It’s been more than three months. Fifteen weeks. One hundred and two days. And I’m still sad. I’m still angry. I’m still in disbelief. I’m still heartbroken.
And sometimes, I’m ashamed. A little. For feeling all those feelings over something seemingly so trivial as a TV show. It is trivial, like fiction should be. But fiction doesn’t exist in a vacuum (most of the time); fiction is meant to reach out to people, to move them, to make them react in both positive and negative ways, to make people talk, to leave a mark.
I’ve been trying to put in words why Pitch left such a deep mark on me in just ten episodes. I’m saying ten, but I was hooked from the first.
I’m never hooked from the first episode.
I’m curious, I go “Hmm”, I think about it a little, I decide to give the second episode a try, but I never stay glued to my television thinking, “A week is too long to wait.”
Pitch hooked me from the first.
It was surprising, too, because of how unexpected it was. I had seen the promos on Global TV over the summer, but had not paid that much attention to them. I don’t watch a lot of live TV. I don’t have a list of new series I must try in the fall. I make an effort to watch a few French-Canadian series (because I want to encourage local content), but otherwise, I usually catch on a little later—which is not a bad thing considering how fast American networks pull the plug these days.
Yet, I sat down to watch Pitch.
I fell in love with it right away, like love-at-first-sight. In French, we call it “coup de foudre,” which literally translates as thunderbolt. That’s how it was. And while yes, I am #ForeverInLoveWithMikeLawson and his grumpy ways, bad back, and luscious beard, the reason Pitch hit me like a thunderbolt lies elsewhere: Ginny Baker.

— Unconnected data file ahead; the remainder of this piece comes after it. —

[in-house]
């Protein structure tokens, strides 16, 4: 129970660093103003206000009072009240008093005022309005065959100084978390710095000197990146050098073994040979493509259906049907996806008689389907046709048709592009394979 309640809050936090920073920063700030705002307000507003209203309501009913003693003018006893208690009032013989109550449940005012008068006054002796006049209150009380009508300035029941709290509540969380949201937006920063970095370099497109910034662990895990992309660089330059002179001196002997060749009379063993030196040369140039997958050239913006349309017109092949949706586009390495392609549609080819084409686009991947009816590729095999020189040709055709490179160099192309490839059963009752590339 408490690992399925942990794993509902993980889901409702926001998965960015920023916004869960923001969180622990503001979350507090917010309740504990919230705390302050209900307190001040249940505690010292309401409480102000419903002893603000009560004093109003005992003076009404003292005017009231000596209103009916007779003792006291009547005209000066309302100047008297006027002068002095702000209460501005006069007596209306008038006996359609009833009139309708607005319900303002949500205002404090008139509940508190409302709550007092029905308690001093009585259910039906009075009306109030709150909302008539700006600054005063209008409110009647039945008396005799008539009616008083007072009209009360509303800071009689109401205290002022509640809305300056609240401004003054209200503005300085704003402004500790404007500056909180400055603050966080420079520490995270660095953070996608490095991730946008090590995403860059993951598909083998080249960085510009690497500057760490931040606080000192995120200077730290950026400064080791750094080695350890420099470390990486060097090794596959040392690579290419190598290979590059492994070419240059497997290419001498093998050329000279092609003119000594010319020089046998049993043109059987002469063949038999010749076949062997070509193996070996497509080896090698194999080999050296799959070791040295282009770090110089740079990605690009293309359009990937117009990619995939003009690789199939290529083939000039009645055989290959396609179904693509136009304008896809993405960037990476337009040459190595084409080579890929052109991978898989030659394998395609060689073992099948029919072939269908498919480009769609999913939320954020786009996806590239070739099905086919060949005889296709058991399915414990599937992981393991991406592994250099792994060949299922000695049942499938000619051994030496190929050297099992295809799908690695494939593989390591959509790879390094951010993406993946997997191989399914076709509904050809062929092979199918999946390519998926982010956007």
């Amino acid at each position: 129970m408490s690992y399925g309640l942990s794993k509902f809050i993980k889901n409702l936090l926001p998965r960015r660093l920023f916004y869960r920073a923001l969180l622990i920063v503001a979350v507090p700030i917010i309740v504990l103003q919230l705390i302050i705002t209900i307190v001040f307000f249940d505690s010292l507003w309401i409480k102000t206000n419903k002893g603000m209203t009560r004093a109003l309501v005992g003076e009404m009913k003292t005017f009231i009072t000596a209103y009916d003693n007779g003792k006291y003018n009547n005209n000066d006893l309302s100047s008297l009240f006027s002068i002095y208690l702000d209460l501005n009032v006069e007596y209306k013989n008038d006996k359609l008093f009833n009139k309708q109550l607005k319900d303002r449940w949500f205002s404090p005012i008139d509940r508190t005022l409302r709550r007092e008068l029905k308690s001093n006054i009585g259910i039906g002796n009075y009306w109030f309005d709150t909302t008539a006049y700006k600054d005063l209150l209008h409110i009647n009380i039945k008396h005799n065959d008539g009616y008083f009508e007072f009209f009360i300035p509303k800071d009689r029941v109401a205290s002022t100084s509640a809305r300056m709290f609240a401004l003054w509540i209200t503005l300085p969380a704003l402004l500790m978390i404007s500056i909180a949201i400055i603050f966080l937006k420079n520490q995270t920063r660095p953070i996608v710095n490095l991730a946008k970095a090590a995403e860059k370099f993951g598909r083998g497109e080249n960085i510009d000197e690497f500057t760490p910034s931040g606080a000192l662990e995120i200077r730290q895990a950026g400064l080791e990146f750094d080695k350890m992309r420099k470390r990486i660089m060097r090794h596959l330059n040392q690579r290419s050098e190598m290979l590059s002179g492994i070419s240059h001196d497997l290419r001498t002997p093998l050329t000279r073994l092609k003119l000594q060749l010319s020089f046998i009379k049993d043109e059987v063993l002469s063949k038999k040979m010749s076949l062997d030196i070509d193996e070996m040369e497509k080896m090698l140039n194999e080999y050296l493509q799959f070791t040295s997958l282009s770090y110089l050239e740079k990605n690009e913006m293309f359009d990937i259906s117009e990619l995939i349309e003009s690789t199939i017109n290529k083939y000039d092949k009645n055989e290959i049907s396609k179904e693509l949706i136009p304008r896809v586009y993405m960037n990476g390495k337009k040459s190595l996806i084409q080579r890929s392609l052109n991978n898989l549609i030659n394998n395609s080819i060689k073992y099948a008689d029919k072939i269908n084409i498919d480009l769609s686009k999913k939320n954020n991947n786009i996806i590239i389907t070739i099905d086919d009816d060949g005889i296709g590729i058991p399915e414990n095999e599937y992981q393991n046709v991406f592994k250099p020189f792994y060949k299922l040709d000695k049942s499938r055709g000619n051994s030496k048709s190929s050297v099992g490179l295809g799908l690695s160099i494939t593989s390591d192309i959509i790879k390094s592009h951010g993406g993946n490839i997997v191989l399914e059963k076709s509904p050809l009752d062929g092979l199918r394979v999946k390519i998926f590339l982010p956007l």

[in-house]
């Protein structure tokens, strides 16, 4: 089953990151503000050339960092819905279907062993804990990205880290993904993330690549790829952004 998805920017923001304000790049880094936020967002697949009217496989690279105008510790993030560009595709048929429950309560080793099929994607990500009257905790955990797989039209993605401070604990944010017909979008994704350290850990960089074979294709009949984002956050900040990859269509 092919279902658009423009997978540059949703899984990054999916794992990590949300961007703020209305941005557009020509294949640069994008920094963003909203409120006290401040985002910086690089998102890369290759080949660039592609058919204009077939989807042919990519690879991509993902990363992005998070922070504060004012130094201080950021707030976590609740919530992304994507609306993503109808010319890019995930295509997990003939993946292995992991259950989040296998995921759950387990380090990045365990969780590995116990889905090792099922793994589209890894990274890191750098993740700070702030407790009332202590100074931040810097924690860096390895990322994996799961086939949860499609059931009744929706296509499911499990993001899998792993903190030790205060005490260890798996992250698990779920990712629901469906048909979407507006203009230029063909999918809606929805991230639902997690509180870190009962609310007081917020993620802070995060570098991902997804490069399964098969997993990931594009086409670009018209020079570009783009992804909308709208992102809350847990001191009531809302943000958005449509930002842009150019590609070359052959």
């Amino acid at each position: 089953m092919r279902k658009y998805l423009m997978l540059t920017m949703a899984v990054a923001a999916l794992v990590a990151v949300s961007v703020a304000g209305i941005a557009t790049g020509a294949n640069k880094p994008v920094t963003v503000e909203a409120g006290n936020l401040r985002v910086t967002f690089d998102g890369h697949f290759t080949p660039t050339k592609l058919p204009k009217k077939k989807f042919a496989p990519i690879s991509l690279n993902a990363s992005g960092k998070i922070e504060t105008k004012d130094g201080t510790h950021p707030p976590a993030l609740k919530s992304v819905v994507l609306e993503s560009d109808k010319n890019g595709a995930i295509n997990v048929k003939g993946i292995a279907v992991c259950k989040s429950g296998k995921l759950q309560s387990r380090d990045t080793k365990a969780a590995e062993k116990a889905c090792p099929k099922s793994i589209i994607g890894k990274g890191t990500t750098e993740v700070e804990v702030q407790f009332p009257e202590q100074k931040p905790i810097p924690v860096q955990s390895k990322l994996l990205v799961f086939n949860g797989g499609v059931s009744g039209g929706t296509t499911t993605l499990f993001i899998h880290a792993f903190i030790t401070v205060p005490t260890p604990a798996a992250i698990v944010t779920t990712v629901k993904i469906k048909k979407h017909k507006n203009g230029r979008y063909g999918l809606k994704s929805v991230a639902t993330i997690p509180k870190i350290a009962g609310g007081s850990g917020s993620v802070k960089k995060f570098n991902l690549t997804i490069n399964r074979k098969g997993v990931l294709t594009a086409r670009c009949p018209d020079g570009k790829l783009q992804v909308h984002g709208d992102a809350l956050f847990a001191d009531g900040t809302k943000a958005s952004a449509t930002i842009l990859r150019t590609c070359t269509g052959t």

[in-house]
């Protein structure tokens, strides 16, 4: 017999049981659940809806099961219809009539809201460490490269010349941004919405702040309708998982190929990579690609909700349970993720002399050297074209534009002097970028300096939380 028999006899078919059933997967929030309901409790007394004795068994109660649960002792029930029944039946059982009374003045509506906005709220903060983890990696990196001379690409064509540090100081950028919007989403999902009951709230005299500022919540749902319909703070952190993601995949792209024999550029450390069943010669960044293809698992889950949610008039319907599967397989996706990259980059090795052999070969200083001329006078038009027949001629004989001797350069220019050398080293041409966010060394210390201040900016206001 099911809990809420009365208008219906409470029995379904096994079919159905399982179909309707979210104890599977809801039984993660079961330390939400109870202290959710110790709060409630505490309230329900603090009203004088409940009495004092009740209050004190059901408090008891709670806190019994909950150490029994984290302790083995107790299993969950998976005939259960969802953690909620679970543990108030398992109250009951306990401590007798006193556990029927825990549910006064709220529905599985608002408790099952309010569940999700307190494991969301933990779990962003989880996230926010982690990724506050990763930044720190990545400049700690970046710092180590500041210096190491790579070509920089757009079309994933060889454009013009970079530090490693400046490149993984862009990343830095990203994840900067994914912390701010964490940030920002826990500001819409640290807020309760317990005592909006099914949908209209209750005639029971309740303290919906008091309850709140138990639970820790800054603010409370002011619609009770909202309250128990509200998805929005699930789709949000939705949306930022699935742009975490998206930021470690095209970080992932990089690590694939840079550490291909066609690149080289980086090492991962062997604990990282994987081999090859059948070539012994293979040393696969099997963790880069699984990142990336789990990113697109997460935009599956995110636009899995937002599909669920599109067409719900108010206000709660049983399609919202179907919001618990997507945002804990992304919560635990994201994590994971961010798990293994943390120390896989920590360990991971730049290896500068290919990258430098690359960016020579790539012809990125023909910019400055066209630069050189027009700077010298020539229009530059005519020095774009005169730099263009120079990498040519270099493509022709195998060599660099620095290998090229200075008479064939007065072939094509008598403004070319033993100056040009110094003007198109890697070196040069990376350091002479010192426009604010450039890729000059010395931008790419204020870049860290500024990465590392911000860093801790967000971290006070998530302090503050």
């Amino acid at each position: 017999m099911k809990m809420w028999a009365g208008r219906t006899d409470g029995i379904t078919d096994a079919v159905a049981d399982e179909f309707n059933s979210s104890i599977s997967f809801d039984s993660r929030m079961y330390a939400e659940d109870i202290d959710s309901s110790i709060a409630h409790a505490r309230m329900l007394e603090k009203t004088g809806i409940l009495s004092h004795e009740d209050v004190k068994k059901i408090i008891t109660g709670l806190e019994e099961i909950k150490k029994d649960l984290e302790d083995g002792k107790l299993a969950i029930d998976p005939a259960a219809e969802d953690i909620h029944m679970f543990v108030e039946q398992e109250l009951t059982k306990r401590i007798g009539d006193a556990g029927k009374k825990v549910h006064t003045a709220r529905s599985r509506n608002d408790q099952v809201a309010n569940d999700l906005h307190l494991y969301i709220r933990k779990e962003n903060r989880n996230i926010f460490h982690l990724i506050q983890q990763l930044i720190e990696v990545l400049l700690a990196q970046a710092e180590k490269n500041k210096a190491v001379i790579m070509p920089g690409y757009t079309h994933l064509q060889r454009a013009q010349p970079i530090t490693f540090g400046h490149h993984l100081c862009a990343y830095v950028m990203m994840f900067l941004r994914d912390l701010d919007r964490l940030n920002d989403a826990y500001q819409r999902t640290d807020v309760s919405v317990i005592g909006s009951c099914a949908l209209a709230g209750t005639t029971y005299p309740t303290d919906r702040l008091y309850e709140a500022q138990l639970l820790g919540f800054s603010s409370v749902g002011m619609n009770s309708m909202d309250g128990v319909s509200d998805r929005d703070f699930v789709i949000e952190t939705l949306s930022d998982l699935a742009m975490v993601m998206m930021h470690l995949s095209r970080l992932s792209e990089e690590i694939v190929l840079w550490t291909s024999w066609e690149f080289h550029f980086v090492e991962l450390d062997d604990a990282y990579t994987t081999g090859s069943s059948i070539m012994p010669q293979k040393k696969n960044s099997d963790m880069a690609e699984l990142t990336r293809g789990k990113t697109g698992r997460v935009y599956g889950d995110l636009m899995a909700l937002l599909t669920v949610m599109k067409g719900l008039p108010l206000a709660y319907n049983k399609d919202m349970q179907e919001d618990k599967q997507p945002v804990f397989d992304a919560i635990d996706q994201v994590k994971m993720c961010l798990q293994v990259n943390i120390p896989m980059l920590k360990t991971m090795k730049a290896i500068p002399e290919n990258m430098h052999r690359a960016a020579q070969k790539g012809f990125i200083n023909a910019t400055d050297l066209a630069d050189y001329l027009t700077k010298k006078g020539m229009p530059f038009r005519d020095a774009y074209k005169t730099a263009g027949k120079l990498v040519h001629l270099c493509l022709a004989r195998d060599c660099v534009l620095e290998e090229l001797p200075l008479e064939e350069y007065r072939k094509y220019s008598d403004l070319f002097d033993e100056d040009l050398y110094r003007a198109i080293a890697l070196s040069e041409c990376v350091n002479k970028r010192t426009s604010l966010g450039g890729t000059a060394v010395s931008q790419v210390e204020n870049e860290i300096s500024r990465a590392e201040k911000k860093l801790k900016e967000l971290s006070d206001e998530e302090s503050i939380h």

From the first few minutes of the first episode, I was completely engaged in Ginny’s journey. I wanted to know everything about her. I wanted her to succeed. I wanted the team to adopt her. I wanted her to do things on her own terms. I wanted her to be happy.
Then, I met the people around Ginny and loved them, too. They were all so well-defined, so engaging. It’s a rare feat to have viewers care about almost all your characters in just ten episodes. In turn, it’s what makes the cancellation of Pitch all the more heartbreaking. Because I care. Deeply.
I want to know how serious Ginny’s injury is. I want to find out if Blip, who is such a supportive friend to Ginny, can be as supportive of his wife when she’s the one who wants to shine in the world. I want to see if Amelia will be back. I want Eliot to thrive in his career. I want Skip to get a closer chance at the Cup. I want Mike Lawson to figure out what he wants, in and out of the field. I want Livan to learn to be a team player. I want Oscar to find love (*cough cough* preferably with Amelia *cough cough*). Mostly, I just want more.
More Kangaroo Courts.
More Lawson and Baker.
Most of all, more Ginny Baker. I want to see more of her journey. She has so many other stories to tell.
Alas, there will not be more. And I’m not over it.
I’m still sad. I’m still angry. I’m still in disbelief. I’m still heartbroken.